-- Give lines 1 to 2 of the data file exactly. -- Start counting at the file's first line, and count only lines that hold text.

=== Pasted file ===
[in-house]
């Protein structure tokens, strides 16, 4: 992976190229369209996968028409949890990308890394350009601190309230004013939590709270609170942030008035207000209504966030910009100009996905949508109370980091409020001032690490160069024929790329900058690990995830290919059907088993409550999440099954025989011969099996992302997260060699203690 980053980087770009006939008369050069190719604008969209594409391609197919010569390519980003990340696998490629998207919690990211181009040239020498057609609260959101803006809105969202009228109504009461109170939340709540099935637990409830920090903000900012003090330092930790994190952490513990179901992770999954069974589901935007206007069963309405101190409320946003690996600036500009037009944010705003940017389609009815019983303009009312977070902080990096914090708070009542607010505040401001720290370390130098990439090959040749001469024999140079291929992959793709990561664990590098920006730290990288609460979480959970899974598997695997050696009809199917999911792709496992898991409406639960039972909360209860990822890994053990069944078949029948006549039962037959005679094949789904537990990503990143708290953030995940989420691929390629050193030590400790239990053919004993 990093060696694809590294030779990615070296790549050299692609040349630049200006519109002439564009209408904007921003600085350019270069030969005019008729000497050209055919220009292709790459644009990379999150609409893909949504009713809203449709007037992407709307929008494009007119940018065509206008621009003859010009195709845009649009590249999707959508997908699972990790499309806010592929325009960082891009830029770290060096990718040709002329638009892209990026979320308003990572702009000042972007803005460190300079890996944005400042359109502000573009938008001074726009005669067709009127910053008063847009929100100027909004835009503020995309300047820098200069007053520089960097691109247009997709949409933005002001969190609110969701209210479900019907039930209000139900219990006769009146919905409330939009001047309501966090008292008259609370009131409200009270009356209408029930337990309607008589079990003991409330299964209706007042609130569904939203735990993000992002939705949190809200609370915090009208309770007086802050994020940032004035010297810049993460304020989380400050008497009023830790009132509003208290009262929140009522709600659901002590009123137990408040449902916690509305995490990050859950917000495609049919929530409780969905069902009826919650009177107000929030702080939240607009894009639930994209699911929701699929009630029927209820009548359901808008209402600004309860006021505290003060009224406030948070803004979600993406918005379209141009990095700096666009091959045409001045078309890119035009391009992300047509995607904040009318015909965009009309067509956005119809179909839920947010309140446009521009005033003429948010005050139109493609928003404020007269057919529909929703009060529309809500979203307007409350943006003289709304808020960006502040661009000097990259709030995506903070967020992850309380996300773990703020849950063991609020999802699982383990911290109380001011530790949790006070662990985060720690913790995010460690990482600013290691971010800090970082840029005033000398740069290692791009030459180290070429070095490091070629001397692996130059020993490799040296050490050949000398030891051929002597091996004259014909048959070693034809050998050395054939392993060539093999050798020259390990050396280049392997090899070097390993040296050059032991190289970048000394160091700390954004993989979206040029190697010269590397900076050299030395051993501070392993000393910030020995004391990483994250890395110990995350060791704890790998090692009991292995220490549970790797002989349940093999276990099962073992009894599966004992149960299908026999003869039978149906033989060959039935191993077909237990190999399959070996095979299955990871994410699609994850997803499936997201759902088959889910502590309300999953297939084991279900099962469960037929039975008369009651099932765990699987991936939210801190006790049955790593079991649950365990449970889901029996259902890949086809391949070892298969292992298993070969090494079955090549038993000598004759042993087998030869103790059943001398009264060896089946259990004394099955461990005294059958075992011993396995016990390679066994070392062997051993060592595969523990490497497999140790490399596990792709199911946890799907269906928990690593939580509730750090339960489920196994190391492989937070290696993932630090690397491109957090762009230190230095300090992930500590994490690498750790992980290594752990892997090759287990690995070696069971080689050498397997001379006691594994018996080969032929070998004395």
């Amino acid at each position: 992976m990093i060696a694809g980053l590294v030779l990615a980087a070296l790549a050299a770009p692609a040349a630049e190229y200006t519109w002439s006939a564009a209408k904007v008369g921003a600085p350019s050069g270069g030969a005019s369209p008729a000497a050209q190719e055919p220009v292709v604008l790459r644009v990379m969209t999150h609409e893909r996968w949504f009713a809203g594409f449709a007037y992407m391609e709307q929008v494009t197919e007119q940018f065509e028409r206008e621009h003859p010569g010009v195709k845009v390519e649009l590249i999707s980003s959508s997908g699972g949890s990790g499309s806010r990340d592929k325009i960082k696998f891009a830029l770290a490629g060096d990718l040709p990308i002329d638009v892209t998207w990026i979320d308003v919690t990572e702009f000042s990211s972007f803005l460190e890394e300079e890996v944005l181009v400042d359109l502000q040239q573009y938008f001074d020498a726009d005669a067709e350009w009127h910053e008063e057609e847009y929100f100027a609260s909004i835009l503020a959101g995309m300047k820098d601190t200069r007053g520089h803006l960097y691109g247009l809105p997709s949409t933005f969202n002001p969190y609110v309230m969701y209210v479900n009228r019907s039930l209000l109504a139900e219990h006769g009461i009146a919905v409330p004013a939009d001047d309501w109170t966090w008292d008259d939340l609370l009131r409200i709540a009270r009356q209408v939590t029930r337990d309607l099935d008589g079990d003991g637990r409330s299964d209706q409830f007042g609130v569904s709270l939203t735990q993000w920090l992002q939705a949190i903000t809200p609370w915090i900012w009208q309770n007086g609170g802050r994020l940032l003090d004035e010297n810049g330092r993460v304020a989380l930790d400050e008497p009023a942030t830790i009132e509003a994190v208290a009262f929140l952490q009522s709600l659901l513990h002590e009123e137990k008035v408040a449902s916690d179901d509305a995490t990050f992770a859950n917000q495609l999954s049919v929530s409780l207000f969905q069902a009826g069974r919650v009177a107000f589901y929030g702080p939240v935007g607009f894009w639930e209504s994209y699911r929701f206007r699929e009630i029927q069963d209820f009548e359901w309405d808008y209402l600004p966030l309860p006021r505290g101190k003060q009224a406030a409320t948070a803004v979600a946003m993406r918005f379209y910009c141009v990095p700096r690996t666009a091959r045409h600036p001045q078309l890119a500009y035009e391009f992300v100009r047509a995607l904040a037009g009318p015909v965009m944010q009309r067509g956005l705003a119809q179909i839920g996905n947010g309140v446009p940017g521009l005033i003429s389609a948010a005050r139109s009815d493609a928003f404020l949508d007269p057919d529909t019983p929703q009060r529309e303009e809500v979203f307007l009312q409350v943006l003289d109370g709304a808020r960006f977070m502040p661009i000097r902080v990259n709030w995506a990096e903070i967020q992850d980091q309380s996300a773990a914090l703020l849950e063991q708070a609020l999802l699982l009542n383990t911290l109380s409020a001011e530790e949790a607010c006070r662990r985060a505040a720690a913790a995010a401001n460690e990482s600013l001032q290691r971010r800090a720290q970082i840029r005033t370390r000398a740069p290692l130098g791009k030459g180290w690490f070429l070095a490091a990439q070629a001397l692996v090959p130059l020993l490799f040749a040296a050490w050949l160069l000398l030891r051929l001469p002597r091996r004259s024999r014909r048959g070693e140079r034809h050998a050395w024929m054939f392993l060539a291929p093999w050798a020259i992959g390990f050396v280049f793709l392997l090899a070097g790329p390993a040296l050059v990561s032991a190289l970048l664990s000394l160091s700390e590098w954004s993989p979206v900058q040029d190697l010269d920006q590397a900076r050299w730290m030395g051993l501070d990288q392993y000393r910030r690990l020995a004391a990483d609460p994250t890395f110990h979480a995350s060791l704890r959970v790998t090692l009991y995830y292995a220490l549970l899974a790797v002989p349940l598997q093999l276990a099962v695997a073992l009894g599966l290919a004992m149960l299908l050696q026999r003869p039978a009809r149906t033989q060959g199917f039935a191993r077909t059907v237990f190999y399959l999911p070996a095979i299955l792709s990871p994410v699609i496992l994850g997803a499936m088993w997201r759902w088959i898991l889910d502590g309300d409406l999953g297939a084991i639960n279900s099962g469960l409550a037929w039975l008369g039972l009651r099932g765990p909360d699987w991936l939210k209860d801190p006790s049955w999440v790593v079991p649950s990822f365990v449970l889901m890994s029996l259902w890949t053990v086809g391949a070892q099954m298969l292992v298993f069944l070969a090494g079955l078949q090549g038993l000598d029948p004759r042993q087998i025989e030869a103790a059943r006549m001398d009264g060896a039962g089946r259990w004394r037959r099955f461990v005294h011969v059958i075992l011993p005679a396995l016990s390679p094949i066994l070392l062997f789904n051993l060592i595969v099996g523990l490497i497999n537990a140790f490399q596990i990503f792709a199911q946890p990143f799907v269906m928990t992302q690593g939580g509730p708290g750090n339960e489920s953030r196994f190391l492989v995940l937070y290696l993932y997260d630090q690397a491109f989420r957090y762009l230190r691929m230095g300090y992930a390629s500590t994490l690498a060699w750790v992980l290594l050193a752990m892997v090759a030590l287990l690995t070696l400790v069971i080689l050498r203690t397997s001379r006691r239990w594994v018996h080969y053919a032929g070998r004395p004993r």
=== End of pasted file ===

[in-house]
């Protein structure tokens, strides 16, 4: 992976190229369209996968028409949890990308890394350009601190309230004013939590709270609170942030008035207000209504966030910009100009996905949508109370980091409020001032690490160069024929790329900058690990995830290919059907088993409550999440099954025989011969099996992302997260060699203690 980053980087770009006939008369050069190719604008969209594409391609197919010569390519980003990340696998490629998207919690990211181009040239020498057609609260959101803006809105969202009228109504009461109170939340709540099935637990409830920090903000900012003090330092930790994190952490513990179901992770999954069974589901935007206007069963309405101190409320946003690996600036500009037009944010705003940017389609009815019983303009009312977070902080990096914090708070009542607010505040401001720290370390130098990439090959040749001469024999140079291929992959793709990561664990590098920006730290990288609460979480959970899974598997695997050696009809199917999911792709496992898991409406639960039972909360209860990822890994053990069944078949029948006549039962037959005679094949789904537990990503990143708290953030995940989420691929390629050193030590400790239990053919004993 990093060696694809590294030779990615070296790549050299692609040349630049200006519109002439564009209408904007921003600085350019270069030969005019008729000497050209055919220009292709790459644009990379999150609409893909949504009713809203449709007037992407709307929008494009007119940018065509206008621009003859010009195709845009649009590249999707959508997908699972990790499309806010592929325009960082891009830029770290060096990718040709002329638009892209990026979320308003990572702009000042972007803005460190300079890996944005400042359109502000573009938008001074726009005669067709009127910053008063847009929100100027909004835009503020995309300047820098200069007053520089960097691109247009997709949409933005002001969190609110969701209210479900019907039930209000139900219990006769009146919905409330939009001047309501966090008292008259609370009131409200009270009356209408029930337990309607008589079990003991409330299964209706007042609130569904939203735990993000992002939705949190809200609370915090009208309770007086802050994020940032004035010297810049993460304020989380400050008497009023830790009132509003208290009262929140009522709600659901002590009123137990408040449902916690509305995490990050859950917000495609049919929530409780969905069902009826919650009177107000929030702080939240607009894009639930994209699911929701699929009630029927209820009548359901808008209402600004309860006021505290003060009224406030948070803004979600993406918005379209141009990095700096666009091959045409001045078309890119035009391009992300047509995607904040009318015909965009009309067509956005119809179909839920947010309140446009521009005033003429948010005050139109493609928003404020007269057919529909929703009060529309809500979203307007409350943006003289709304808020960006502040661009000097990259709030995506903070967020992850309380996300773990703020849950063991609020999802699982383990911290109380001011530790949790006070662990985060720690913790995010460690990482600013290691971010800090970082840029005033000398740069290692791009030459180290070429070095490091070629001397692996130059020993490799040296050490050949000398030891051929002597091996004259014909048959070693034809050998050395054939392993060539093999050798020259390990050396280049392997090899070097390993040296050059032991190289970048000394160091700390954004993989979206040029190697010269590397900076050299030395051993501070392993000393910030020995004391990483994250890395110990995350060791704890790998090692009991292995220490549970790797002989349940093999276990099962073992009894599966004992149960299908026999003869039978149906033989060959039935191993077909237990190999399959070996095979299955990871994410699609994850997803499936997201759902088959889910502590309300999953297939084991279900099962469960037929039975008369009651099932765990699987991936939210801190006790049955790593079991649950365990449970889901029996259902890949086809391949070892298969292992298993070969090494079955090549038993000598004759042993087998030869103790059943001398009264060896089946259990004394099955461990005294059958075992011993396995016990390679066994070392062997051993060592595969523990490497497999140790490399596990792709199911946890799907269906928990690593939580509730750090339960489920196994190391492989937070290696993932630090690397491109957090762009230190230095300090992930500590994490690498750790992980290594752990892997090759287990690995070696069971080689050498397997001379006691594994018996080969032929070998004395």